Labour’s Jeremy Corbyn has apologised for appearing on platforms with people whose views he “completely rejects”.
Mr Corbyn’s statement was in response to the Times reporting that he hosted an event in 2010 at which a Holocaust survivor compared Israel to Nazism.
Hajo Meyer’s House of Commons talk was entitled ‘The Misuse of the Holocaust for Political Purposes’.
Labour MP Louise Ellman told BBC Newsnight she was “absolutely appalled” to hear about Mr Corbyn’s involvement.
The Labour leader’s apology comes after one of his supporters in the party’s National Executive Committee suggested that Jewish “Trump fanatics” were behind accusations of anti-Semitism in Labour ranks.
Peter Willsman has apologised and said not all his remarks were accurately reported.
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At the event, which happened on Holocaust Memorial Day 2010, Jewish Auschwitz survivor and anti-Zionist Hajo Meyer, who died in 2014 aged 90, compared Israeli policy to the Nazi regime.
The Commons meeting came during a tour by Mr Meyer entitled ‘Never again for anyone – Auschwitz to Gaza’.
The Times said that Palestinian activist Haidar Eid also addressed the meeting, saying: “The world was absolutely wrong to think that Nazism was defeated in 1945.
“Nazism has won because it has finally managed to Nazify the consciousness of its own victims.”
Mr Corbyn said views were expressed which he did not “accept or condone”.
He added: “In the past, in pursuit of justice for the Palestinian people and peace in Israel/Palestine, I have on occasion appeared on platforms with people whose views I completely reject.
“I apologise for the concerns and anxiety that this has caused.”
Analysis: Labour stuck in cul-de-sac of blame
By BBC political correspondent Ben Wright
Prominent Jewish voices inside and outside Labour are furious that the leadership seems to claim a clearer idea about what constitutes anti-Semitism than they do.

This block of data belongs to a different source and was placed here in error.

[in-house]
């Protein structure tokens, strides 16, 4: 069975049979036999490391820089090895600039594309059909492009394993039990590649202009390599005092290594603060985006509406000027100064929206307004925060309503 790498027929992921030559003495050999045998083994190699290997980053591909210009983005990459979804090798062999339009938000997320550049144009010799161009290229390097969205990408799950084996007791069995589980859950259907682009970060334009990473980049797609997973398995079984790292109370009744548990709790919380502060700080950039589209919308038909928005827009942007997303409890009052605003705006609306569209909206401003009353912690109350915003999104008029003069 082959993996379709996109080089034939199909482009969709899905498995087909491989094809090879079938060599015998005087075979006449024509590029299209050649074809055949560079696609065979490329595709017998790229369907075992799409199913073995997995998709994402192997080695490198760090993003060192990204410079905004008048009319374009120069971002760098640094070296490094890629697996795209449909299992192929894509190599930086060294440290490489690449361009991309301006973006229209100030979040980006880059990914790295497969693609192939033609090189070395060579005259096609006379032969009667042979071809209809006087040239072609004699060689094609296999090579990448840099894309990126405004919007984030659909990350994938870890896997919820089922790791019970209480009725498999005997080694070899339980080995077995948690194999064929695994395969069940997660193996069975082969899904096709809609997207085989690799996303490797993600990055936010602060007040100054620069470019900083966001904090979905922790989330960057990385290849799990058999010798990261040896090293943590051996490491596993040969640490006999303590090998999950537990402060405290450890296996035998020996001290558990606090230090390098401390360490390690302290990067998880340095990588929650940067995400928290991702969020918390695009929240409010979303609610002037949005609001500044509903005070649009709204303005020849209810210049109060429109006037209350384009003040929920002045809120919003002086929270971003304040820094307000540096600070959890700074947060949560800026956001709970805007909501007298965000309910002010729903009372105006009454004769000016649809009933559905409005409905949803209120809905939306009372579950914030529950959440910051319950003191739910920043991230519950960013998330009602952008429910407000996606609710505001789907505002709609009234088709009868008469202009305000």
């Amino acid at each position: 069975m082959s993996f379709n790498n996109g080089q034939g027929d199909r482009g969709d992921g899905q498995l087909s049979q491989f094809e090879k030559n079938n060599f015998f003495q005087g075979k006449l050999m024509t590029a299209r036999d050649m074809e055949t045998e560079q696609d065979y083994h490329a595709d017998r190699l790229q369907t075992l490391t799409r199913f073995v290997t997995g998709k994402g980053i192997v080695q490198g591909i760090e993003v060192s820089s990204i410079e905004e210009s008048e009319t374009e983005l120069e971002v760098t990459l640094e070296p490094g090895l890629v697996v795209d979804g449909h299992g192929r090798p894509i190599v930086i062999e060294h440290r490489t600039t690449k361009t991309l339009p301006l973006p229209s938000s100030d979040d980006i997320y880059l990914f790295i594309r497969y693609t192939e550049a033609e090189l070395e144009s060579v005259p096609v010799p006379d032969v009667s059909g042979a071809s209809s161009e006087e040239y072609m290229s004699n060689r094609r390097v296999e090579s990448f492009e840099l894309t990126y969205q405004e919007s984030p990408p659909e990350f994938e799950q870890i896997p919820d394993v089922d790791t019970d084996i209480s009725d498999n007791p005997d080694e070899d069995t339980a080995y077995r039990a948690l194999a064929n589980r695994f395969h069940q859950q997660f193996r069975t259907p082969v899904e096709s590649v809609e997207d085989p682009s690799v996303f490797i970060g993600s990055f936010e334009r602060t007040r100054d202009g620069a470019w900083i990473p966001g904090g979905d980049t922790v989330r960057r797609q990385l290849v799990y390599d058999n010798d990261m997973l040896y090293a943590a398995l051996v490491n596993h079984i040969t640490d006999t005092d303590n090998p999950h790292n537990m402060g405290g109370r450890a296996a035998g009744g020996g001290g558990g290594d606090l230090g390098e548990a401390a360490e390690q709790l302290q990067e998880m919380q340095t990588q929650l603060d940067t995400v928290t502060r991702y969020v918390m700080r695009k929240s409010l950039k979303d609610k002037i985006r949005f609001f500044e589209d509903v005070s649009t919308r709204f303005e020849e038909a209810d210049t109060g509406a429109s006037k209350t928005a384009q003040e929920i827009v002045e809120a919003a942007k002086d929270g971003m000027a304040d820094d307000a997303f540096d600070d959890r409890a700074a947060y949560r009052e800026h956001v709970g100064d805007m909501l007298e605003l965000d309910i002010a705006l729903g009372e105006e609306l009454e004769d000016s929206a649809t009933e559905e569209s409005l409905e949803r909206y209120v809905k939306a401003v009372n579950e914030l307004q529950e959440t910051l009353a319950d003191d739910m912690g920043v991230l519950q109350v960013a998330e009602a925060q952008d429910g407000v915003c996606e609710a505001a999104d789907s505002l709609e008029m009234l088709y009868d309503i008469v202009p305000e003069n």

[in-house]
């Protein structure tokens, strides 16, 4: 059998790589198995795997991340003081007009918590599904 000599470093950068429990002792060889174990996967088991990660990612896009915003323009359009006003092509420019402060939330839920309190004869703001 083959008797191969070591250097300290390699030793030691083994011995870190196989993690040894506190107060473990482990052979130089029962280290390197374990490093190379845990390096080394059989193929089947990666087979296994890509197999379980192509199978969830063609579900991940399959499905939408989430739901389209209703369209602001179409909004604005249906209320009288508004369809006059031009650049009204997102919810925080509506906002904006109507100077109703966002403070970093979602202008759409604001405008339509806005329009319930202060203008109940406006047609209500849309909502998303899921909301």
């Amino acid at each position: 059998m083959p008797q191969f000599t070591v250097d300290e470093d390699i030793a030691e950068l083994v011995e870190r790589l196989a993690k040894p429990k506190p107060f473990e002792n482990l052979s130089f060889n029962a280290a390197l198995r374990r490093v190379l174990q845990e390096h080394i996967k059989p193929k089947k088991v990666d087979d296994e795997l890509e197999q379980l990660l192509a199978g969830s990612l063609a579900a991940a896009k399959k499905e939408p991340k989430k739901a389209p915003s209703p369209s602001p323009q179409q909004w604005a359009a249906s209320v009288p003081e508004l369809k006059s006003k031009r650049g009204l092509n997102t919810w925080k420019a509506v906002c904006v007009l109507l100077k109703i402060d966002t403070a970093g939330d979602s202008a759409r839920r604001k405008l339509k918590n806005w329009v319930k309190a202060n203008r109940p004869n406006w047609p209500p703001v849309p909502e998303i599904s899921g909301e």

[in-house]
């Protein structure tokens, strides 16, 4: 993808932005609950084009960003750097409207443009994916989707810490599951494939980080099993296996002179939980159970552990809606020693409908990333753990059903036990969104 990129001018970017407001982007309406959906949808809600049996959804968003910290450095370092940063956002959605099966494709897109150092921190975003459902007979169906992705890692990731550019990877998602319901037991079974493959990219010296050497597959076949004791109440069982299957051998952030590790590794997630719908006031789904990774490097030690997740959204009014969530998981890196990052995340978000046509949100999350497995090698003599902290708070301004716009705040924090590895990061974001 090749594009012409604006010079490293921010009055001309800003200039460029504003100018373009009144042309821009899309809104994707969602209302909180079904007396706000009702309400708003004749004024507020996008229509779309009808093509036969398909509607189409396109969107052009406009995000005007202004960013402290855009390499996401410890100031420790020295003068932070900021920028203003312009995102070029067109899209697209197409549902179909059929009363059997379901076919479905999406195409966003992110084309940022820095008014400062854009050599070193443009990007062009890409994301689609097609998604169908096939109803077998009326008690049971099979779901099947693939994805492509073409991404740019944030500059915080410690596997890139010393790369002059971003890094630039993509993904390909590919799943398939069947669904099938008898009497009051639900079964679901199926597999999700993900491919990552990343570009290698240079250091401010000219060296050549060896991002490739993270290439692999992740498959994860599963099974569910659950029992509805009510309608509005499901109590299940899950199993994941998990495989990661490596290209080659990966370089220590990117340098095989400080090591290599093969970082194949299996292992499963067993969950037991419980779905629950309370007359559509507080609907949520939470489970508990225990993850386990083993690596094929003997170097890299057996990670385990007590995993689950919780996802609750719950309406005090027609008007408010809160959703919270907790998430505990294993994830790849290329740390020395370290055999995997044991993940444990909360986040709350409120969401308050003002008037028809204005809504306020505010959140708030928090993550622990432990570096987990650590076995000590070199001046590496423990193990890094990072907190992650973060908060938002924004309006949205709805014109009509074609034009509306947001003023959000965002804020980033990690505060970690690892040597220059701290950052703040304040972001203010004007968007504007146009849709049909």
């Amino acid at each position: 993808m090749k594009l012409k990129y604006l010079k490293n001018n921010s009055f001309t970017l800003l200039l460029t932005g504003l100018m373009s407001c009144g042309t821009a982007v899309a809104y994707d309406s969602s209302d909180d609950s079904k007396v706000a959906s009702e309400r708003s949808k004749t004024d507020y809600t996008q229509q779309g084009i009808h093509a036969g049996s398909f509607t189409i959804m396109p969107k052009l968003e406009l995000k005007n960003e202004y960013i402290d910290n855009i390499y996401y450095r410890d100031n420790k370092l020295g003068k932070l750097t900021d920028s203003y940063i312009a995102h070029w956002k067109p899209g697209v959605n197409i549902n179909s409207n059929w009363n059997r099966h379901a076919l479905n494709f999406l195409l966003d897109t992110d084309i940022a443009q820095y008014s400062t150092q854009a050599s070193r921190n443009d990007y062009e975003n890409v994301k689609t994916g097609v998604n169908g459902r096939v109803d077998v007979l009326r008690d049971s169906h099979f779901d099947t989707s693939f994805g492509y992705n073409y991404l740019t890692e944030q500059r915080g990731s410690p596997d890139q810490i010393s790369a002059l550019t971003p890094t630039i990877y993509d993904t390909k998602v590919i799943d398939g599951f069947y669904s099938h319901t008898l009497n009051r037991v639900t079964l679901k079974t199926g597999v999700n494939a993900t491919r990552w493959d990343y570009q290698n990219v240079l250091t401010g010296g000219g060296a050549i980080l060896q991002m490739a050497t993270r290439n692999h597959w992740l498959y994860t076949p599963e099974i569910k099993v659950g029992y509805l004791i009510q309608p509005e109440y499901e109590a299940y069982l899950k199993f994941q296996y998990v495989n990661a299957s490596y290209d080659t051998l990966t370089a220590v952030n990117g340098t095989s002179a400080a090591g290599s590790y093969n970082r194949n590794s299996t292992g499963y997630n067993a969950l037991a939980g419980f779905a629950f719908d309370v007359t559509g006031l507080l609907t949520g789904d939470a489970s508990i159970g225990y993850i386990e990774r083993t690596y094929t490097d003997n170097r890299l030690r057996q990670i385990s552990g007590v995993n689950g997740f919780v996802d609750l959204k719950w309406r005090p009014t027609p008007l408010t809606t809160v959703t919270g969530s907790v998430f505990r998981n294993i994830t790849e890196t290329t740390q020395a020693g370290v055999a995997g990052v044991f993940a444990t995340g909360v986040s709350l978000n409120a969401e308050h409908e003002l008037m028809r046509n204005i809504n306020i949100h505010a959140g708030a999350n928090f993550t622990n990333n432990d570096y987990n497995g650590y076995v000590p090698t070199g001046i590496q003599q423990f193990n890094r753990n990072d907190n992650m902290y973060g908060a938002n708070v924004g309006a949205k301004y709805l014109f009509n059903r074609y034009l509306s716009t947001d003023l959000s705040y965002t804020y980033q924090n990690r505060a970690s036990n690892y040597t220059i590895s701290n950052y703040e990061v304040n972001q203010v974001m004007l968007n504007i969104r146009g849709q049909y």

Neither the actions nor words of Jeremy Corbyn have managed to calm this argument down.
And while the government struggles to keep its plan for Brexit on the road, Labour appears to be stuck in a cul-de-sac of blame and recrimination on how it’s tackling anti-Semitism.
In July, Labour faced criticism over its new code of conduct on anti-Semitism, which critics claimed did not sign up fully to the International Holocaust Remembrance Alliance’s working definition.
Labour says it has included the full International Holocaust Remembrance Alliance definition but has rewritten four of the examples included to expand and contextualise them “to produce legally robust guidelines that a political party can apply to disciplinary cases”.
One of the examples changed was the IHRA’s one saying: “Drawing comparisons of contemporary Israeli policy to that of the Nazis.”
Labour’s code of conduct instead says: “Discourse about international politics often employs metaphors drawn from examples of historic misconduct. It is not anti-Semitism to criticise the conduct or policies of the Israeli state by reference to such examples unless there is evidence of anti-Semitic intent. Chakrabarti recommended that labour members should resist the use of Hitler, Nazi and Holocaust metaphors, distortions and comparisons in debates about Israel-Palestine in particular. In this sensitive area, such language carries a strong risk of being regarded as prejudicial or grossly detrimental to the party.”
Following the row the party’s MPs will vote in September on whether to adopt the full IHRA wording after passing an emergency motion last week.
Louise Ellman said she was “exceedingly disturbed” by the situation, adding that by diluting the definition of anti-Semitism – a charge which the Labour Party rejects – Labour had “made it possible to compare Israel with the Nazis”.
She added: “Jeremy is our leader, we want to be the next government, we need to change the way that this country is run to address the injustices in our society.
“But we can’t do that while we are engulfed in this crisis of the Labour Party’s inability to deal with anti-Semitism in its own ranks.”
Labour MP John Mann, a long-standing critic of Mr Corbyn, told BBC Radio 4 Today that hosting an event called “Auschwitz to Gaza” on Holocaust Memorial Day breached anti-Semitism rules and “breaches any form of normal decency”.
“I’ve no idea how he got himself into that situation, but I’m glad that he has apologised and on the back of that apology is the opportunity to do something significant,” he said.
Ann Black, a member of Labour’s National Executive Committee and a supporter of Mr Corbyn, urged him to follow the advice of shadow cabinet colleagues and adopt the working definition on anti-Semitism.
She told BBC Radio 4’s Today programme that if necessary the party could add assurances that members were free to defend Palestinians or criticise the Israeli government.
“I don’t think Jeremy Corbyn is in any way racist or anti-Semitic. I do believe he has the authority and the ability to break the current impasse,” she said.